Phil Rosen directed this rather strange entry in the rather strange Charlie Chan series. The mystery writer Earl Derr Biggers created the Chan character as a Chinese-American, Honolulu-based police detective. The character was in some ways a corrective to “yellow peril” characters like Fu Manchu who represented only menace and danger.
Chan was a benevolent figure, but he was still a neutered, sycophantic “other,” the yellowface equivalent of the “good slave” archetype. The Swedish actor Warner Oland starred in a number of successful Chan films in the ’30s. I’ve only seen one of them, Charlie Chan in London, from 1934, and aside from the strange, stereotypical, “ah so” performance by Oland as a Chinese detective, the film is a typical drawing-room mystery with static camerawork and a predictable “whodunit” plot.
In 1938, Sidney Toler took over the role, and his portrayal of Chan (at least in the films I’ve seen) is more interesting than Oland’s Chan. He is less sycophantic to white authority and his humor has an edge. He’s still a white man in yellowface makeup, though, and the faux Confucian aphorisms are still stupid. Also, Mantan Moreland’s performance as Chan’s black driver, Birmingham Brown, is pretty stereotypical, and may offend modern viewers. Moreland is actually black and none of his scenes are meant to be mean-spirited, but a scene in which he outruns a moving car because he’s that afraid of ghosts is still kind of offensive.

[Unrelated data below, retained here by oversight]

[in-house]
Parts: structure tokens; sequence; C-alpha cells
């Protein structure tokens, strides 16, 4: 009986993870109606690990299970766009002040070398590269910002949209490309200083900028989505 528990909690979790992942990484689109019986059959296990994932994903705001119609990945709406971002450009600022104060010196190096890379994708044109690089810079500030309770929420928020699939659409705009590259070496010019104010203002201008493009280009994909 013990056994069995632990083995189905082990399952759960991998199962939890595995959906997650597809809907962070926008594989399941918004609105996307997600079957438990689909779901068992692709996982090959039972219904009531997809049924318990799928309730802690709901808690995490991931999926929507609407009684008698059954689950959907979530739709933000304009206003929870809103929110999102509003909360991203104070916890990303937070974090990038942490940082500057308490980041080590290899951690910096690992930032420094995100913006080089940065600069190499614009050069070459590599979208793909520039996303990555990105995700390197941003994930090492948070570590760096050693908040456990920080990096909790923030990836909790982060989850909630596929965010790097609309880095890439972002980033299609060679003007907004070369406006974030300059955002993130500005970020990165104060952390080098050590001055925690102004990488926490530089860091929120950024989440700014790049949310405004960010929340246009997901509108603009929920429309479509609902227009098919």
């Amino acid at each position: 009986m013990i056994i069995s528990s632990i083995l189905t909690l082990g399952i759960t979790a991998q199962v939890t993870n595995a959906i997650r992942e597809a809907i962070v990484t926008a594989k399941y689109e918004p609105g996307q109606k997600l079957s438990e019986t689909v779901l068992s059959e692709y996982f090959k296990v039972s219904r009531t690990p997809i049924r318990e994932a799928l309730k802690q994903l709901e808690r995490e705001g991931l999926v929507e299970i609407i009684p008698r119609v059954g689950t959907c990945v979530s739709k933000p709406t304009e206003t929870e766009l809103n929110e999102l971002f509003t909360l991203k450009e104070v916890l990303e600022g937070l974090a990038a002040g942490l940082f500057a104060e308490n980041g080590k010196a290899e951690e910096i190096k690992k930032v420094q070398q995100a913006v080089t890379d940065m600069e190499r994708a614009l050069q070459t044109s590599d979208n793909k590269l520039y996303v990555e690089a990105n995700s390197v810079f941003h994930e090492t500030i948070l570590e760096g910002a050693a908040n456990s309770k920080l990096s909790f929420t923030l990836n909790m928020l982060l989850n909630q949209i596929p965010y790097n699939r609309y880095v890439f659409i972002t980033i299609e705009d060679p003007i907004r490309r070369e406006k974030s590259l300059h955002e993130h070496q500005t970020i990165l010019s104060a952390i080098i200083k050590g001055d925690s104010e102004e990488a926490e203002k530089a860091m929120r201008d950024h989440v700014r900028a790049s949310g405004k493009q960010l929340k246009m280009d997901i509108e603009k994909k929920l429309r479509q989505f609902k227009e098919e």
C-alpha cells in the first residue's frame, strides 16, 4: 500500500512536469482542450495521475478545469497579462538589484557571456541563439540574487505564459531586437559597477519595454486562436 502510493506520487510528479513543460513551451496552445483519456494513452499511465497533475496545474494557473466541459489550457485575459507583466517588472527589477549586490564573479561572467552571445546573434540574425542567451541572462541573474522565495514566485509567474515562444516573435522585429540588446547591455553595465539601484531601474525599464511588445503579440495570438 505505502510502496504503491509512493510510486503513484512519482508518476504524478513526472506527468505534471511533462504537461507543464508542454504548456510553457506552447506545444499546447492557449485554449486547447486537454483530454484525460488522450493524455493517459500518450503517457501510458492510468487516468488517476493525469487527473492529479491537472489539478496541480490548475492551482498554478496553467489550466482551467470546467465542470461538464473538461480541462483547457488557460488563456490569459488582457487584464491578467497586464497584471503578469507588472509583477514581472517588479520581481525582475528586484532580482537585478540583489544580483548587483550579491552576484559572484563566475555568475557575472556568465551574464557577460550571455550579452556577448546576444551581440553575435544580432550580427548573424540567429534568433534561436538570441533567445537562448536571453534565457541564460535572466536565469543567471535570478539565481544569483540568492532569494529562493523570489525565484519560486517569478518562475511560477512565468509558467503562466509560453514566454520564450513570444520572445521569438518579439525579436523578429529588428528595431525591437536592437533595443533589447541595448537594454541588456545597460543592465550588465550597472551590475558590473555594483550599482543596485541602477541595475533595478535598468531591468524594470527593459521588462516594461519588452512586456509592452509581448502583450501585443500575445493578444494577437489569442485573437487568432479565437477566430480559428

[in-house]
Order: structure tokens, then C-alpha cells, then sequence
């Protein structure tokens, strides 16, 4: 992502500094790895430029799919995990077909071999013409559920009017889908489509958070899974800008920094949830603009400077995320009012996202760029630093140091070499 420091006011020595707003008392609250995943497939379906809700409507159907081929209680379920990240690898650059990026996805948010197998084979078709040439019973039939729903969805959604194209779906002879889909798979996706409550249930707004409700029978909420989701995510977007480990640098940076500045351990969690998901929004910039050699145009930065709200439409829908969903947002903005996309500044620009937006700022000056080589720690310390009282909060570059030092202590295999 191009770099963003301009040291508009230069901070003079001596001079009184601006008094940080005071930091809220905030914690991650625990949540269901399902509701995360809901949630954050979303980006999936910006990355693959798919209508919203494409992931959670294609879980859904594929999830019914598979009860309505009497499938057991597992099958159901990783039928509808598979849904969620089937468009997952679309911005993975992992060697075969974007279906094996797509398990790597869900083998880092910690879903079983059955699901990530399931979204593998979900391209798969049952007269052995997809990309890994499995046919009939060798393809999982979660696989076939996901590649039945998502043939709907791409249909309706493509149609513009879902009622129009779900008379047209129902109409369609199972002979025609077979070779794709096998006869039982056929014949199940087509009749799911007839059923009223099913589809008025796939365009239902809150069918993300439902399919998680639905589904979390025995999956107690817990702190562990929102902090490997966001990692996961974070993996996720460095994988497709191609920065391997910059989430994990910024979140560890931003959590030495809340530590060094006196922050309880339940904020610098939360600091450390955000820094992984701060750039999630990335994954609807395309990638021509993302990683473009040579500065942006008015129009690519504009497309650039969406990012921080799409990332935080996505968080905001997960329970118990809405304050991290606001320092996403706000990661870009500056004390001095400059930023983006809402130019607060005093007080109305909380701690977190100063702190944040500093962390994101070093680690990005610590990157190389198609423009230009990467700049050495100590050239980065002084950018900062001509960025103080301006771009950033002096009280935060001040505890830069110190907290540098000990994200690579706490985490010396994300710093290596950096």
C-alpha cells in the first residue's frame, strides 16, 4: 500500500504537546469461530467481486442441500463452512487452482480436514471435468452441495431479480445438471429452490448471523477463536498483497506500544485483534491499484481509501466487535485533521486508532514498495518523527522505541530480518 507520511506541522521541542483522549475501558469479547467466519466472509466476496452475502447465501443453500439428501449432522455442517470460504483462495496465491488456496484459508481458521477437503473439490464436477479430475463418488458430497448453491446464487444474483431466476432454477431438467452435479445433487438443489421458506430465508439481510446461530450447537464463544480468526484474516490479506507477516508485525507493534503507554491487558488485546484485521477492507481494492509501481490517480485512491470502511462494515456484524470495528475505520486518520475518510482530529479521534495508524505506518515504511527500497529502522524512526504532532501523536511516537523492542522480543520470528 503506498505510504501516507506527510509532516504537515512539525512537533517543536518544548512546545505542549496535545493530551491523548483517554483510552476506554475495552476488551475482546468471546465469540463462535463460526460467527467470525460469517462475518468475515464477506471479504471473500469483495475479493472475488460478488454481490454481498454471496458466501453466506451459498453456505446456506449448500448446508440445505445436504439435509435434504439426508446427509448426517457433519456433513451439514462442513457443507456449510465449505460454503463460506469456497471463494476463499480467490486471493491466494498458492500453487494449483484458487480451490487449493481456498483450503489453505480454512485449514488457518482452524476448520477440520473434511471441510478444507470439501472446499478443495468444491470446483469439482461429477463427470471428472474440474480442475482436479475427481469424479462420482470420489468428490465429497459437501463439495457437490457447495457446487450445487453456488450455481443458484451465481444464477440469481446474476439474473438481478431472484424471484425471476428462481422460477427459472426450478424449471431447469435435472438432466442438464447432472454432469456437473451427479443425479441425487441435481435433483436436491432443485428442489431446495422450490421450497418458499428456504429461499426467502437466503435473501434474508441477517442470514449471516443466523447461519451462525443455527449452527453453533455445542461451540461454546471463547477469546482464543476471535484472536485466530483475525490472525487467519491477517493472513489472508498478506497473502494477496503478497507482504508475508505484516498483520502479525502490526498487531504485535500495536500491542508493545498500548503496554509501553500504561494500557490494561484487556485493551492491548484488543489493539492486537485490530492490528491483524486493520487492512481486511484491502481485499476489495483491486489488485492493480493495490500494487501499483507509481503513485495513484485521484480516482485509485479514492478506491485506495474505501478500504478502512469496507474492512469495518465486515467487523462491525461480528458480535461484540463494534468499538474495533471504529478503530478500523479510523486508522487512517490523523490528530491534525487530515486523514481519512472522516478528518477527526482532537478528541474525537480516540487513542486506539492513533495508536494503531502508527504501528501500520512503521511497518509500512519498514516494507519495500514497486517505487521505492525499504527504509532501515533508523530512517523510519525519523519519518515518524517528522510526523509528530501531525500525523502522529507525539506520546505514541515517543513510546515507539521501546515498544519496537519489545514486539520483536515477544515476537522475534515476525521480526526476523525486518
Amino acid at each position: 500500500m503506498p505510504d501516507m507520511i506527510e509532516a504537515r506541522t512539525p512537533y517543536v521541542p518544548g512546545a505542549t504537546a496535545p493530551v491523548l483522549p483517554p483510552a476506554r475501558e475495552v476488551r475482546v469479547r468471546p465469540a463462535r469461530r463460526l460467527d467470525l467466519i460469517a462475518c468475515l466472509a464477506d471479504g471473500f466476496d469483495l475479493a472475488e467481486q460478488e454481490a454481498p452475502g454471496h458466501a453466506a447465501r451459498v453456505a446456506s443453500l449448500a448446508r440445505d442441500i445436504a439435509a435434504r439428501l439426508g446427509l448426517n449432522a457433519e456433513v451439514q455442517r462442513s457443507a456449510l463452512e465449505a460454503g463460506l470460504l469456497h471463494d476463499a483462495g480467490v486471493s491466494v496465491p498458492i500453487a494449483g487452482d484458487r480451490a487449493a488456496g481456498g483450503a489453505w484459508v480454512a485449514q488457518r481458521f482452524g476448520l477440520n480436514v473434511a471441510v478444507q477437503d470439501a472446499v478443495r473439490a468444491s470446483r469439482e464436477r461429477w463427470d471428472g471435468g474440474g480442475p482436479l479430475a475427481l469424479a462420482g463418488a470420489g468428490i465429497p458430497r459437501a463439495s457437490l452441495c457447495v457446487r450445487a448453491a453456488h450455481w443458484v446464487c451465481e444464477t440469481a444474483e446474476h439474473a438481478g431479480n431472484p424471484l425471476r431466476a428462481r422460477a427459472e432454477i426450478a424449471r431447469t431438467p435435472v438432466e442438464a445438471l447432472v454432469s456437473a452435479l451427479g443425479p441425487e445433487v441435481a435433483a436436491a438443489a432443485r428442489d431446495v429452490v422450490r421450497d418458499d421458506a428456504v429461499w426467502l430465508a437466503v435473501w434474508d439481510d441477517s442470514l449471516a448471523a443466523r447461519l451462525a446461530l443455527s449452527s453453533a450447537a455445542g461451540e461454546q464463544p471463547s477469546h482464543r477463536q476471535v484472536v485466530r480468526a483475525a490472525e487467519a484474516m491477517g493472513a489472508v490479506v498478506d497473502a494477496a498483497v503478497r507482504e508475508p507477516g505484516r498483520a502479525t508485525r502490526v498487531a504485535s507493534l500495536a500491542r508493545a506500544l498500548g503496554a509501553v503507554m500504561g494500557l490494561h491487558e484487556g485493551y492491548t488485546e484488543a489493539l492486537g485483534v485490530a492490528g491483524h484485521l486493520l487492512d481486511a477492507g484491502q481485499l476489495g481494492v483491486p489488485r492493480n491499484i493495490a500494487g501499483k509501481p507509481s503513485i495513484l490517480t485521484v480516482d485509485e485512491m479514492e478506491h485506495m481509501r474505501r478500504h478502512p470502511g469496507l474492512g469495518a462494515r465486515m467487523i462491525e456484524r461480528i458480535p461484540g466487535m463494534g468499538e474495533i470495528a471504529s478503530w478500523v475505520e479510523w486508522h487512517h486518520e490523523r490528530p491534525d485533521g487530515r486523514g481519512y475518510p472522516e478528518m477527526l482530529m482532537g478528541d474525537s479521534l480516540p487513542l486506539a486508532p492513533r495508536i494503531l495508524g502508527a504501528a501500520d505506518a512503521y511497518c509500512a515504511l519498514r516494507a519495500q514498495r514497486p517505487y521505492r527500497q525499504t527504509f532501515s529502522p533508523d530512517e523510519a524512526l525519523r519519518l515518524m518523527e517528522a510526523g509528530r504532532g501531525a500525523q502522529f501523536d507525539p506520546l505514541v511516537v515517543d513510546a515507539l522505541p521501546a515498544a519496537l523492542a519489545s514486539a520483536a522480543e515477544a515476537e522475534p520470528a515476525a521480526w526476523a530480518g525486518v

Oh, and The Jade Mask is a seriously strange film aside from all the racist anachronisms. The plot concerns a scientist who has discovered a way to make wood as strong as steel. Naturally, the world’s superpowers want to get their hands on his secret, and his murder is what draws Chan in to the case.
This film has some great set pieces, such as corpses strung up and manipulated like mannequins, but there are a few things that are hard to figure out, such as the numerous billowing clouds of supposedly poisonous gas that the characters blithely stand around in while investigating the mystery. Oh, and Edwin Luke plays Chan’s “Number 4 Son,” and doesn’t make much of an impression.